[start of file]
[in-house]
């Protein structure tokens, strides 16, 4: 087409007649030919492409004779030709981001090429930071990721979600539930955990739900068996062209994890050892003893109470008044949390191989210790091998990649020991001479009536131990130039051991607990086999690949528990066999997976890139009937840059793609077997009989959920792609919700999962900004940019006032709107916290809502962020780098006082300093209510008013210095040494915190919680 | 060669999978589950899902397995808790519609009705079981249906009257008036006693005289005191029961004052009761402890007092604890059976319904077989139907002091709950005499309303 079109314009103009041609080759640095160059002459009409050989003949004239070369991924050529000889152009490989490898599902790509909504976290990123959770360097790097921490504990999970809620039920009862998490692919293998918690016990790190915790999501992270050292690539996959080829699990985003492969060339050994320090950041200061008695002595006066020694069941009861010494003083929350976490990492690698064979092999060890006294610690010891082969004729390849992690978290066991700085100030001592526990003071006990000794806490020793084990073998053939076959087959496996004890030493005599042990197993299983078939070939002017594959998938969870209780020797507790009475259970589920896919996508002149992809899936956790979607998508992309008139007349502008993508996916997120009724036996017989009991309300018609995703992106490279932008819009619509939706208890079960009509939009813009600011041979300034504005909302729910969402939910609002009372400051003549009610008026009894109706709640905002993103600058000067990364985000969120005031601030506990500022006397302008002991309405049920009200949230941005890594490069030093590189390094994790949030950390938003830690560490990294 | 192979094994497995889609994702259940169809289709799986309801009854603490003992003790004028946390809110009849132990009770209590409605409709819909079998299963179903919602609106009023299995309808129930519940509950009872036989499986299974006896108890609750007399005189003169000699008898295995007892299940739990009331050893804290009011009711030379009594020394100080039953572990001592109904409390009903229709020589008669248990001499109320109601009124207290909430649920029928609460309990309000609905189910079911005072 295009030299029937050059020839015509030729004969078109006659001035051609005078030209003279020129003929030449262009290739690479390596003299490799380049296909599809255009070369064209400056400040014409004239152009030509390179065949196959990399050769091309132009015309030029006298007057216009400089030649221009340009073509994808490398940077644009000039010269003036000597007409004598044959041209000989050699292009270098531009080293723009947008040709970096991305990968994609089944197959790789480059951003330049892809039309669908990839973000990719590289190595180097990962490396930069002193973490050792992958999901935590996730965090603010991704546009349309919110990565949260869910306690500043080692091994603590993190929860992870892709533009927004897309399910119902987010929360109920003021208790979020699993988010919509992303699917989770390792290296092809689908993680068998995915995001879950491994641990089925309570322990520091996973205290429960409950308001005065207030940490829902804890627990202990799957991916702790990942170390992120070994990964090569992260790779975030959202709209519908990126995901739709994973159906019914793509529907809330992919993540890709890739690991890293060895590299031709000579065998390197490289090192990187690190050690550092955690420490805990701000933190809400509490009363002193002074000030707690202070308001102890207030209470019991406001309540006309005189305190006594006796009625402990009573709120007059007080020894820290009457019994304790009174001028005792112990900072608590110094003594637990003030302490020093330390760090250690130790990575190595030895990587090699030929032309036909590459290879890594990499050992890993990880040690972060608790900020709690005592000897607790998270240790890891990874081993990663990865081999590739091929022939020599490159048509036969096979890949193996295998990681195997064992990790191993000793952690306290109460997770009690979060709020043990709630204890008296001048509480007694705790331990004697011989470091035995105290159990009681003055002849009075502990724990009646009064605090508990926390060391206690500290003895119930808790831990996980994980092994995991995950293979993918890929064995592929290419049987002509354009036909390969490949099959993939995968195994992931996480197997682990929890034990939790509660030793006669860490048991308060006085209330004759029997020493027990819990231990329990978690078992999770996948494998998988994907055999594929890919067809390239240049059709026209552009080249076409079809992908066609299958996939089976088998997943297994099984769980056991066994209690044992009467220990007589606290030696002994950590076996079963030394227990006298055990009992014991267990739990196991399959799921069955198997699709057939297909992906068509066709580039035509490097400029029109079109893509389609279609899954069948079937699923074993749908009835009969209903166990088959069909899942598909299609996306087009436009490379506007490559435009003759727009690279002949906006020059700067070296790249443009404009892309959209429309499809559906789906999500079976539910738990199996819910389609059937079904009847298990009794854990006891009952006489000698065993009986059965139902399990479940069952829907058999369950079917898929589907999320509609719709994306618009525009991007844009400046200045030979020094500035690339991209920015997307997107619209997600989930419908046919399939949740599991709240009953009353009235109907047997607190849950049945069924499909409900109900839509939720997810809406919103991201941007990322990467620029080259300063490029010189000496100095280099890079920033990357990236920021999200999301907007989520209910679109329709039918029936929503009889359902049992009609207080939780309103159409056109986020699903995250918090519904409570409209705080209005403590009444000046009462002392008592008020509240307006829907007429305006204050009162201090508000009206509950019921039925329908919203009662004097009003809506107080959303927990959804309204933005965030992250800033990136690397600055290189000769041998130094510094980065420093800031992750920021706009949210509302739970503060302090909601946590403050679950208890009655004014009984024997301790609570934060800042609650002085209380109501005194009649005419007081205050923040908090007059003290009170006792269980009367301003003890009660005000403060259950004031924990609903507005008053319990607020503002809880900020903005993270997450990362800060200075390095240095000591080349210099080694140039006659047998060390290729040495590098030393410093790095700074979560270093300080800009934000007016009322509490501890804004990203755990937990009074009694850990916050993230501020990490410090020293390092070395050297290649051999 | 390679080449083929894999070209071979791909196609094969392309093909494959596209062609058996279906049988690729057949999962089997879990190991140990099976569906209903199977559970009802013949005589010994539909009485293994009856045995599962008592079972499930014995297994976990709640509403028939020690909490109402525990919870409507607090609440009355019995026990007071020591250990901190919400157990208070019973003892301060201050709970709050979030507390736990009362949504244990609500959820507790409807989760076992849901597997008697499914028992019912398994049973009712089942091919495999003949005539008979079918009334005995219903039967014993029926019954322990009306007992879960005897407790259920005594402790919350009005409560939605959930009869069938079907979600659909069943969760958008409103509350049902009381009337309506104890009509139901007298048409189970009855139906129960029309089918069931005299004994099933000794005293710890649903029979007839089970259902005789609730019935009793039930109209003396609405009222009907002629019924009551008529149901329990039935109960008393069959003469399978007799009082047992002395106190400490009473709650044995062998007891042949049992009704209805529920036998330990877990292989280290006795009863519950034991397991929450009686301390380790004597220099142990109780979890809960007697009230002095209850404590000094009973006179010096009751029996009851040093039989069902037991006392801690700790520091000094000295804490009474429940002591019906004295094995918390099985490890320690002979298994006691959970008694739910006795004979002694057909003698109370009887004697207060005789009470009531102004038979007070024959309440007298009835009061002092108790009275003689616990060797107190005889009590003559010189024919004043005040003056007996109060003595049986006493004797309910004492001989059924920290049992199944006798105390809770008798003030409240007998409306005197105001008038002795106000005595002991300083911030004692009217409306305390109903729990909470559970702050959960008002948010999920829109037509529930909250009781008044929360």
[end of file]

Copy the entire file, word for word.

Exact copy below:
[in-house]
């Protein structure tokens, strides 16, 4: 087409007649030919492409004779030709981001090429930071990721979600539930955990739900068996062209994890050892003893109470008044949390191989210790091998990649020991001479009536131990130039051991607990086999690949528990066999997976890139009937840059793609077997009989959920792609919700999962900004940019006032709107916290809502962020780098006082300093209510008013210095040494915190919680 | 060669999978589950899902397995808790519609009705079981249906009257008036006693005289005191029961004052009761402890007092604890059976319904077989139907002091709950005499309303 079109314009103009041609080759640095160059002459009409050989003949004239070369991924050529000889152009490989490898599902790509909504976290990123959770360097790097921490504990999970809620039920009862998490692919293998918690016990790190915790999501992270050292690539996959080829699990985003492969060339050994320090950041200061008695002595006066020694069941009861010494003083929350976490990492690698064979092999060890006294610690010891082969004729390849992690978290066991700085100030001592526990003071006990000794806490020793084990073998053939076959087959496996004890030493005599042990197993299983078939070939002017594959998938969870209780020797507790009475259970589920896919996508002149992809899936956790979607998508992309008139007349502008993508996916997120009724036996017989009991309300018609995703992106490279932008819009619509939706208890079960009509939009813009600011041979300034504005909302729910969402939910609002009372400051003549009610008026009894109706709640905002993103600058000067990364985000969120005031601030506990500022006397302008002991309405049920009200949230941005890594490069030093590189390094994790949030950390938003830690560490990294 | 192979094994497995889609994702259940169809289709799986309801009854603490003992003790004028946390809110009849132990009770209590409605409709819909079998299963179903919602609106009023299995309808129930519940509950009872036989499986299974006896108890609750007399005189003169000699008898295995007892299940739990009331050893804290009011009711030379009594020394100080039953572990001592109904409390009903229709020589008669248990001499109320109601009124207290909430649920029928609460309990309000609905189910079911005072 295009030299029937050059020839015509030729004969078109006659001035051609005078030209003279020129003929030449262009290739690479390596003299490799380049296909599809255009070369064209400056400040014409004239152009030509390179065949196959990399050769091309132009015309030029006298007057216009400089030649221009340009073509994808490398940077644009000039010269003036000597007409004598044959041209000989050699292009270098531009080293723009947008040709970096991305990968994609089944197959790789480059951003330049892809039309669908990839973000990719590289190595180097990962490396930069002193973490050792992958999901935590996730965090603010991704546009349309919110990565949260869910306690500043080692091994603590993190929860992870892709533009927004897309399910119902987010929360109920003021208790979020699993988010919509992303699917989770390792290296092809689908993680068998995915995001879950491994641990089925309570322990520091996973205290429960409950308001005065207030940490829902804890627990202990799957991916702790990942170390992120070994990964090569992260790779975030959202709209519908990126995901739709994973159906019914793509529907809330992919993540890709890739690991890293060895590299031709000579065998390197490289090192990187690190050690550092955690420490805990701000933190809400509490009363002193002074000030707690202070308001102890207030209470019991406001309540006309005189305190006594006796009625402990009573709120007059007080020894820290009457019994304790009174001028005792112990900072608590110094003594637990003030302490020093330390760090250690130790990575190595030895990587090699030929032309036909590459290879890594990499050992890993990880040690972060608790900020709690005592000897607790998270240790890891990874081993990663990865081999590739091929022939020599490159048509036969096979890949193996295998990681195997064992990790191993000793952690306290109460997770009690979060709020043990709630204890008296001048509480007694705790331990004697011989470091035995105290159990009681003055002849009075502990724990009646009064605090508990926390060391206690500290003895119930808790831990996980994980092994995991995950293979993918890929064995592929290419049987002509354009036909390969490949099959993939995968195994992931996480197997682990929890034990939790509660030793006669860490048991308060006085209330004759029997020493027990819990231990329990978690078992999770996948494998998988994907055999594929890919067809390239240049059709026209552009080249076409079809992908066609299958996939089976088998997943297994099984769980056991066994209690044992009467220990007589606290030696002994950590076996079963030394227990006298055990009992014991267990739990196991399959799921069955198997699709057939297909992906068509066709580039035509490097400029029109079109893509389609279609899954069948079937699923074993749908009835009969209903166990088959069909899942598909299609996306087009436009490379506007490559435009003759727009690279002949906006020059700067070296790249443009404009892309959209429309499809559906789906999500079976539910738990199996819910389609059937079904009847298990009794854990006891009952006489000698065993009986059965139902399990479940069952829907058999369950079917898929589907999320509609719709994306618009525009991007844009400046200045030979020094500035690339991209920015997307997107619209997600989930419908046919399939949740599991709240009953009353009235109907047997607190849950049945069924499909409900109900839509939720997810809406919103991201941007990322990467620029080259300063490029010189000496100095280099890079920033990357990236920021999200999301907007989520209910679109329709039918029936929503009889359902049992009609207080939780309103159409056109986020699903995250918090519904409570409209705080209005403590009444000046009462002392008592008020509240307006829907007429305006204050009162201090508000009206509950019921039925329908919203009662004097009003809506107080959303927990959804309204933005965030992250800033990136690397600055290189000769041998130094510094980065420093800031992750920021706009949210509302739970503060302090909601946590403050679950208890009655004014009984024997301790609570934060800042609650002085209380109501005194009649005419007081205050923040908090007059003290009170006792269980009367301003003890009660005000403060259950004031924990609903507005008053319990607020503002809880900020903005993270997450990362800060200075390095240095000591080349210099080694140039006659047998060390290729040495590098030393410093790095700074979560270093300080800009934000007016009322509490501890804004990203755990937990009074009694850990916050993230501020990490410090020293390092070395050297290649051999 | 390679080449083929894999070209071979791909196609094969392309093909494959596209062609058996279906049988690729057949999962089997879990190991140990099976569906209903199977559970009802013949005589010994539909009485293994009856045995599962008592079972499930014995297994976990709640509403028939020690909490109402525990919870409507607090609440009355019995026990007071020591250990901190919400157990208070019973003892301060201050709970709050979030507390736990009362949504244990609500959820507790409807989760076992849901597997008697499914028992019912398994049973009712089942091919495999003949005539008979079918009334005995219903039967014993029926019954322990009306007992879960005897407790259920005594402790919350009005409560939605959930009869069938079907979600659909069943969760958008409103509350049902009381009337309506104890009509139901007298048409189970009855139906129960029309089918069931005299004994099933000794005293710890649903029979007839089970259902005789609730019935009793039930109209003396609405009222009907002629019924009551008529149901329990039935109960008393069959003469399978007799009082047992002395106190400490009473709650044995062998007891042949049992009704209805529920036998330990877990292989280290006795009863519950034991397991929450009686301390380790004597220099142990109780979890809960007697009230002095209850404590000094009973006179010096009751029996009851040093039989069902037991006392801690700790520091000094000295804490009474429940002591019906004295094995918390099985490890320690002979298994006691959970008694739910006795004979002694057909003698109370009887004697207060005789009470009531102004038979007070024959309440007298009835009061002092108790009275003689616990060797107190005889009590003559010189024919004043005040003056007996109060003595049986006493004797309910004492001989059924920290049992199944006798105390809770008798003030409240007998409306005197105001008038002795106000005595002991300083911030004692009217409306305390109903729990909470559970702050959960008002948010999920829109037509529930909250009781008044929360």